How long is forever? Sometimes, just one second. 

Bedtime selfie! 

It’s been a tiring but love-filled day, but not in any obvious way. 

I found myself lost in thought about those little but very special moments in life. These moments are often fleeting, are buried in the minutiae of life and yet they sparkle with the piercing brilliance of tiny stars on black velvet. There is still beauty in everything.

I remembered life is but a brief moment. The years go by quickly and if we’re lucky and make it that far, old age arrives suddenly before we have an inkling. People desire so many things and waste their days in vain. Some yearn for gold, others for power, yet others for glory and a higher station. But when death’s moment nears and they look back at the lives they’ve lived, they realise they’ve been happy only during those moments when they’ve loved.

How long is forever? Sometimes, just one second.

Happy Easter, to you all 🙂 
(Photo shot with VSCO)

Kahlil Gibran: On Reason and Passion

Posted from: Vale of Glamorgan CF61 1ZH, UK

Your soul is often at times a battlefield, upon which your reason and your judgment wage war against your passion and your appetite.
Would that I could be the peacemaker in your soul, that I might turn the discord and the rivalry of your elements into oneness and melody.
But how shall I, unless you yourselves be also the peacemakers, nay, the lovers of all your elements?

Your reason and your passion are the rudder and the sails of your seafaring soul. If either your sails or your rudder be broken, you can but toss and drift, or else be held at a standstill in mid-seas.
For reason, ruling alone, is a force confining; and passion, unattended, is a flame that burns to its own destruction.
Therefore let your soul exalt your reason to the height of passion, that it may sing;
And let it direct your passion with reason, that your passion may live through its own daily resurrection, and like the phoenix rise above its own ashes.

I would have you consider your judgment and your appetite even as you would two loved guests in your house.
Surely you would not honour one guest above the other; for he who is more mindful of one loses the love and the faith of both. Among the hills, when you sit in the cool shade of the white poplars, sharing the peace and serenity of distant fields and meadows – then let your heart say in silence, “God rests in reason.”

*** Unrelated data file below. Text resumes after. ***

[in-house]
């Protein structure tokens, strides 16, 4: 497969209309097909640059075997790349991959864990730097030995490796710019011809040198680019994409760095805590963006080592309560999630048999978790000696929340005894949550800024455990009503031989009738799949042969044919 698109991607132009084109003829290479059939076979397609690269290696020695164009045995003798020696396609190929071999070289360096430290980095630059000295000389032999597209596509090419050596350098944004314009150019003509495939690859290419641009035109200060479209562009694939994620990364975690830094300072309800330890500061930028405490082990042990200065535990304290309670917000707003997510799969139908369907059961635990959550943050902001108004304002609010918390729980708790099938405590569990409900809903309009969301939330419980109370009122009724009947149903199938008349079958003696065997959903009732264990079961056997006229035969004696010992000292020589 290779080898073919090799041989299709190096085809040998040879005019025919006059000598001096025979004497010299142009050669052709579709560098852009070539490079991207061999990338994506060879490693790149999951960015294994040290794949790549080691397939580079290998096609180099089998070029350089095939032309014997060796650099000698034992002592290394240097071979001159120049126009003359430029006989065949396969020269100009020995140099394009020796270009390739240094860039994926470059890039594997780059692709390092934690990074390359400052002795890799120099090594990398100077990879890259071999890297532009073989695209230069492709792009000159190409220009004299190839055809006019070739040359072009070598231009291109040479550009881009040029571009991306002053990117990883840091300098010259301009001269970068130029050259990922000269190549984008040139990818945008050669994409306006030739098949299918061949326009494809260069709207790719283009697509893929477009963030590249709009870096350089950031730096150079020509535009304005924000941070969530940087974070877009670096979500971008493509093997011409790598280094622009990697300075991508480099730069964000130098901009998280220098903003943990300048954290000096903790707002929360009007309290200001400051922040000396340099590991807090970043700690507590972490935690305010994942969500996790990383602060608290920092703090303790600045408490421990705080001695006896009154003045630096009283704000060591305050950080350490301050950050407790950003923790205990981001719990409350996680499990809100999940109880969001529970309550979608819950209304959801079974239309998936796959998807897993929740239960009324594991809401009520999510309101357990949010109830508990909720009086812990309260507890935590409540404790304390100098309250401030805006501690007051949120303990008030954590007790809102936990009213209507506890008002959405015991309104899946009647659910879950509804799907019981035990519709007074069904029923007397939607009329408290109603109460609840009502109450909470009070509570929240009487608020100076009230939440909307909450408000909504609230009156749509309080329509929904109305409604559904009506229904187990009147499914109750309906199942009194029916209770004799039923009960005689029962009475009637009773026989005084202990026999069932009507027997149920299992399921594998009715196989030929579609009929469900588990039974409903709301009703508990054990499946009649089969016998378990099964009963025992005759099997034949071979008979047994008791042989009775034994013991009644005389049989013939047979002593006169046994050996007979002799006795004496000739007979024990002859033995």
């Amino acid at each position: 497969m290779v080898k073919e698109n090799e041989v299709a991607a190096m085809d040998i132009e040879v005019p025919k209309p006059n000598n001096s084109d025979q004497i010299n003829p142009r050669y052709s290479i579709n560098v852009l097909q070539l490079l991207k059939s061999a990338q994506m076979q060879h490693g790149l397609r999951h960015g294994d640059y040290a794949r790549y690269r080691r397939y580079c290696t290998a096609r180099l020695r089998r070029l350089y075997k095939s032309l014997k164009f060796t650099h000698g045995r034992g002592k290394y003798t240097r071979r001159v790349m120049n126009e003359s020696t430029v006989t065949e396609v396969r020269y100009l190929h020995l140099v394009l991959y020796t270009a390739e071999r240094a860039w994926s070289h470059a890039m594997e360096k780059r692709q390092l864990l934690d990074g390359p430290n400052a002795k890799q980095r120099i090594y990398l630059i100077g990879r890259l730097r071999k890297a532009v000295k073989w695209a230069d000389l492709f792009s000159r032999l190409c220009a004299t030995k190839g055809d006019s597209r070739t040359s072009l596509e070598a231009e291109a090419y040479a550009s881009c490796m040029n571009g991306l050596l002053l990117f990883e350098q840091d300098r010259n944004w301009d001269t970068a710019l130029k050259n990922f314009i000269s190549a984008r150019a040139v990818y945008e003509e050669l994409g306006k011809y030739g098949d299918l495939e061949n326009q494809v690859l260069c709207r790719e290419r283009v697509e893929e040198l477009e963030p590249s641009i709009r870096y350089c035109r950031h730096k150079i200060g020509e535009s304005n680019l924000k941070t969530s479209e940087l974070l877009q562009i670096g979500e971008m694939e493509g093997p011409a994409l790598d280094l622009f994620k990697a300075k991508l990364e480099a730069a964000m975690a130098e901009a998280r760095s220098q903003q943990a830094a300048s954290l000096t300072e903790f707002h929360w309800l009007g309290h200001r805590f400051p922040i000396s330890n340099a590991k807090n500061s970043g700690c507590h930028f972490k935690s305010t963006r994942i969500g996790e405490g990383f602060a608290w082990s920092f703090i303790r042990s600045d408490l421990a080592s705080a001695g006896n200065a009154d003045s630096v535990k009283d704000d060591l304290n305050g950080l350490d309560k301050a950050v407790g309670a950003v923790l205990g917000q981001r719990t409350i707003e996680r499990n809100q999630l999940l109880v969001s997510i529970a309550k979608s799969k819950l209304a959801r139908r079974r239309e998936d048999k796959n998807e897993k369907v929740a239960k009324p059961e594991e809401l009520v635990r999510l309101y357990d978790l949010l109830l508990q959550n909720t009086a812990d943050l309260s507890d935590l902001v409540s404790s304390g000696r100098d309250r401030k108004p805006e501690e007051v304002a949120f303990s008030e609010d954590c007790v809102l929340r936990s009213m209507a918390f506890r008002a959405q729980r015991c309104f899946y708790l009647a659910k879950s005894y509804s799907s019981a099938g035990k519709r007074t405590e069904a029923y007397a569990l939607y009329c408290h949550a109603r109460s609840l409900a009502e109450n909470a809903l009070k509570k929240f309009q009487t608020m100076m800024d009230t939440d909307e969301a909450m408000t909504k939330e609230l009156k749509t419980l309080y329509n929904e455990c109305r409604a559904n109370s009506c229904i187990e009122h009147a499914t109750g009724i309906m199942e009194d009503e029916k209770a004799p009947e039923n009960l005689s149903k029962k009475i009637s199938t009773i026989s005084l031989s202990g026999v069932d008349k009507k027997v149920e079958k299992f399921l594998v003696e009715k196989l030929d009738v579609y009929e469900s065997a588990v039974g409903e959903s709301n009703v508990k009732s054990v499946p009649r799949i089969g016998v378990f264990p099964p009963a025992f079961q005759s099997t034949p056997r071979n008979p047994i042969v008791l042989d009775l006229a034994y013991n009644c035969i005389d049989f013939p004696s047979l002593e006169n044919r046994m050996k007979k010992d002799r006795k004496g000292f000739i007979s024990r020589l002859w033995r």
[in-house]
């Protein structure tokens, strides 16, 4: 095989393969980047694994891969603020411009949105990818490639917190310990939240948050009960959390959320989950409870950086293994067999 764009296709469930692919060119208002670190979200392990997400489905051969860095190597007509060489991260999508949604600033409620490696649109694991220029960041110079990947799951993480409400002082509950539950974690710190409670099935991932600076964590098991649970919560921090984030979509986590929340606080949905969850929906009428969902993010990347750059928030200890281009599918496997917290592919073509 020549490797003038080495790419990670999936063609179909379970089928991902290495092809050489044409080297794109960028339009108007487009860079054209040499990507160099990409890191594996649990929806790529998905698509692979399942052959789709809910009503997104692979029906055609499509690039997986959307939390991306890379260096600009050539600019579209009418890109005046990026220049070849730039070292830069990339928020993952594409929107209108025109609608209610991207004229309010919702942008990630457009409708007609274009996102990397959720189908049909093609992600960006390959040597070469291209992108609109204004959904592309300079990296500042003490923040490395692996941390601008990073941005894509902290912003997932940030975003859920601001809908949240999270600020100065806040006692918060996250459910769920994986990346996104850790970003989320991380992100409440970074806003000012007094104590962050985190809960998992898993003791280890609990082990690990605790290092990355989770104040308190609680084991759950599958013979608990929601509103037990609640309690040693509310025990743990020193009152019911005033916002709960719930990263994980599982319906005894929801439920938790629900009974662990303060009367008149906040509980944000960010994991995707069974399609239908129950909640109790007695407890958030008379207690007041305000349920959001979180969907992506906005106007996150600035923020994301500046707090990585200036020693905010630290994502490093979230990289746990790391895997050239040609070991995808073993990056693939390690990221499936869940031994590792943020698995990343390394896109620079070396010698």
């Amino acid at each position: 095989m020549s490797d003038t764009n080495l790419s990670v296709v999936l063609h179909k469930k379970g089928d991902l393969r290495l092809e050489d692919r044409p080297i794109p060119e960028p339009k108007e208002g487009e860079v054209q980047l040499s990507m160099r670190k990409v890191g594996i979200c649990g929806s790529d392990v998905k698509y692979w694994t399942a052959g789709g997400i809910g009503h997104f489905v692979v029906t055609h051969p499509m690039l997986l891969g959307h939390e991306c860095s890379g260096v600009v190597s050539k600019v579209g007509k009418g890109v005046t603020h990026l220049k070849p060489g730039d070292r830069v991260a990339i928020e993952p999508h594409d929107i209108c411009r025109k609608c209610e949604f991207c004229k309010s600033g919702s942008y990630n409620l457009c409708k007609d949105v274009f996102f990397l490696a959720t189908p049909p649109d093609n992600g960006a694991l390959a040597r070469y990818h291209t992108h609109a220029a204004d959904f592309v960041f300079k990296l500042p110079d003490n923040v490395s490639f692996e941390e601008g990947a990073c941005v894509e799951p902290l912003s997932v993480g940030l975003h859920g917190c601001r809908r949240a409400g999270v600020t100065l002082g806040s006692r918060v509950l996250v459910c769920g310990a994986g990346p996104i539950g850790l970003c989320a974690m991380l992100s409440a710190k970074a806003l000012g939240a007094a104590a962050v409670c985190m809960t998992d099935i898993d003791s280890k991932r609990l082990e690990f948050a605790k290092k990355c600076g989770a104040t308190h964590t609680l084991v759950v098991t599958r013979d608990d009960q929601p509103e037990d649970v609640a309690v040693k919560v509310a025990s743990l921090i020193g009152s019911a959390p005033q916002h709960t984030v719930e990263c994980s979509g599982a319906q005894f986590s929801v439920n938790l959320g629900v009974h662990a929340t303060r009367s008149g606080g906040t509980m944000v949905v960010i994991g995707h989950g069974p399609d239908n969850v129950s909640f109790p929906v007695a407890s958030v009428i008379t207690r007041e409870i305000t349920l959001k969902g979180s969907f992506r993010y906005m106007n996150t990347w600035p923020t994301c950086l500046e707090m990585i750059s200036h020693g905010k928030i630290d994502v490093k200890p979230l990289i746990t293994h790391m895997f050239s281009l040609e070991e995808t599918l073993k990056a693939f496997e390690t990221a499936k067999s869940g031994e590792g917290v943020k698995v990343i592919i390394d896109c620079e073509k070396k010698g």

And when the storm comes, and the mighty wind shakes the forest, and thunder and lightning proclaim the majesty of the sky – then let your heart say in awe, “God moves in passion.”
And since you are a breath in God’s sphere, and a leaf in God’s forest, you too should rest in reason and move in passion.

Khalil Gibran

Kahlil Gibran: On Pain – “Much of your pain is self-chosen…”

Your pain is the breaking of the shell that encloses your understanding.

Even as the stone of the fruit must break, that its heart may stand in the sun, so must you know pain.
And could you keep your heart in wonder at the daily miracles of your life, your pain would not seem less wondrous than your joy;
And you would accept the seasons of your heart, 
even as you have always accepted the seasons that pass over your fields.
And you would watch with serenity through the winters of your grief.
Much of your pain is self-chosen.
It is the bitter potion by which the physician within you heals your sick self. 
Therefore trust the physician, and drink his remedy in silence and tranquillity:
For his hand, though heavy and hard, is guided by the tender hand of the Unseen,
And the cup he brings, though it burn your lips, 
has been fashioned of the clay which the Potter has moistened with His own sacred tears.

– Kahlil Gibran
Image © Dr. Franky Dolan

Khalil Gibran

Kahlil Gibran: On Joy & Sorrow [with a personal reflection]

Posted from: Vale of Glamorgan CF61 1ZH, UK

Your joy is your sorrow unmasked.
And the selfsame well from which your laughter rises was often times filled with your tears.
And how else can it be?
The deeper that sorrow carves into your being, the more joy you can contain.
Is not the cup that holds your wine the very cup that was burned in the potter’s oven?
And is not the lute that soothes your spirit, the very wood that was hollowed with knives?
When you are joyous, look deep into your heart and you shall find it is only that which has given you sorrow that is giving you joy.
When you are sorrowful look again in your heart, and you shall see that in truth you are weeping for that which has been your delight.

Some of you say, “Joy is greater thar sorrow,” and others say, “Nay, sorrow is the greater.”
But I say unto you, they are inseparable.
Together they come, and when one sits, alone with you at your board, remember that the other is asleep upon your bed. Verily you are suspended like scales between your sorrow and your joy.
Only when you are empty are you at standstill and balanced.
When the treasure-keeper lifts you to weigh his gold and his silver, needs must your joy or your sorrow rise or fall.

Khalil Gibran

• • •In this poem ‘Joy & Sorrow’, Kahlil Gibran likens the two as being inseparable. He beautifully encapsulated this conflict so wonderfully and succinctly. Even in this pain, there is a sense of wonder and bewilderment that the heart can feel a depth of sorrow by the very same instrument that delivered the sense of abounding happiness in the first place. 

It is a curious, baffling sensation. Where he used to be, there is a hole in the world, which I find myself constantly wandering around in lost the daytime, and falling into its depths at night. My knees are skinned from falling down into the unforgiving, cavernous abyss which he left behind.When hearts break, the scar-tissue and calluses on the heart amount to wisdom with time, or so we are told… If only that time would come sooner for healing to begin. Until then, I rest, and I hope that there really is hope, and I try… and I wait…

Contra Omnia Discrimina